Ending their prolonged summer vacation, students returned to Seattle schools yesterday, after a weeklong teachers strike. The union will vote on a new contract this Sunday, reports the New York Times. Students and teachers will make up the six missed days by extending the school year or shortening breaks.
Wednesday’s census report on income and poverty revealed that African Americans have struggled the most in the wage economy. Although earnings for black women rose after 2009, they have declined sharply since 2011, according to Politico. The race wage gap is pervasive: black women earn 77 cents for every dollar earned by white women. The Congressional Black Caucus places jobs high on its agenda for its legislative conference this week.
Workplaces can be deadly. The Labor Department released a study finding that worker-related deaths in the U.S. rose last year to the highest levels since 2008. The Wall Street Journal reports that of the 4,679 fatal work injuries in 2014, the greatest increases were in the private sector industries of manufacturing, mining, agriculture and construction. In spite of the Obama administration’s emphasis on enforcing workplace safety rules, workplace fatality rates have held at slightly more than three per 100,000 full-time workers.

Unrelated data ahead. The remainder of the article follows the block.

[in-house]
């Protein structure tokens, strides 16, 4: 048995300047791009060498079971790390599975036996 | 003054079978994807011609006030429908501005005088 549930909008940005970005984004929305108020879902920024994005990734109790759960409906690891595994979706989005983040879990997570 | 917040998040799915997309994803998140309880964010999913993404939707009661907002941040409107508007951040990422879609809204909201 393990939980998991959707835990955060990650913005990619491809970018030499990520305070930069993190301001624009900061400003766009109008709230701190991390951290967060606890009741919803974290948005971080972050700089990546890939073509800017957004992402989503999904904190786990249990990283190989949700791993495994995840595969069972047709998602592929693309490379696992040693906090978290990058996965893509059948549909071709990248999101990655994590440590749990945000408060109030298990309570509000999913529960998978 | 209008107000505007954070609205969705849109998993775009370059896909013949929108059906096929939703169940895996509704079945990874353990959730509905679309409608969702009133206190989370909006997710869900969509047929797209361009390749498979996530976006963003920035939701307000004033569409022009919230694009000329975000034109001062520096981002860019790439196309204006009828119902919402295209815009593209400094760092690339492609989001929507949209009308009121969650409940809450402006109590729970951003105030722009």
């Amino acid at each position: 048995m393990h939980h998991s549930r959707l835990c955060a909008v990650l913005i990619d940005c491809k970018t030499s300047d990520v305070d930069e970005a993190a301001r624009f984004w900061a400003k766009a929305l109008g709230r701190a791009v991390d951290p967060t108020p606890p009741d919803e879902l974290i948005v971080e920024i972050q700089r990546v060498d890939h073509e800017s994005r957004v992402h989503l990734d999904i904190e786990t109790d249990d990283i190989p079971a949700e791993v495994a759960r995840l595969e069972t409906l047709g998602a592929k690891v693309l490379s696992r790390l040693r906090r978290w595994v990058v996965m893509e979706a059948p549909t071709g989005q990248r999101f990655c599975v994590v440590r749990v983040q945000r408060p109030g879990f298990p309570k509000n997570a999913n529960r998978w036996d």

When Pope Francis visits New York, he’ll meet with a specially requested group—migrants and refugees. Specifically, he’ll sit down with car washers, farm workers, day laborers, immigrant mothers and unaccompanied minors. The New York Times tells the story some of those car washers who will represent their industry in the meeting. The “car washeros” are mostly migrants from Mexico and Central America, who have engaged in a years-long fight to unionize carwashes in the city. One of those union members selected to meet with the Pope expressed his excitement: “I am happy and humble, but I am representing the other workers.”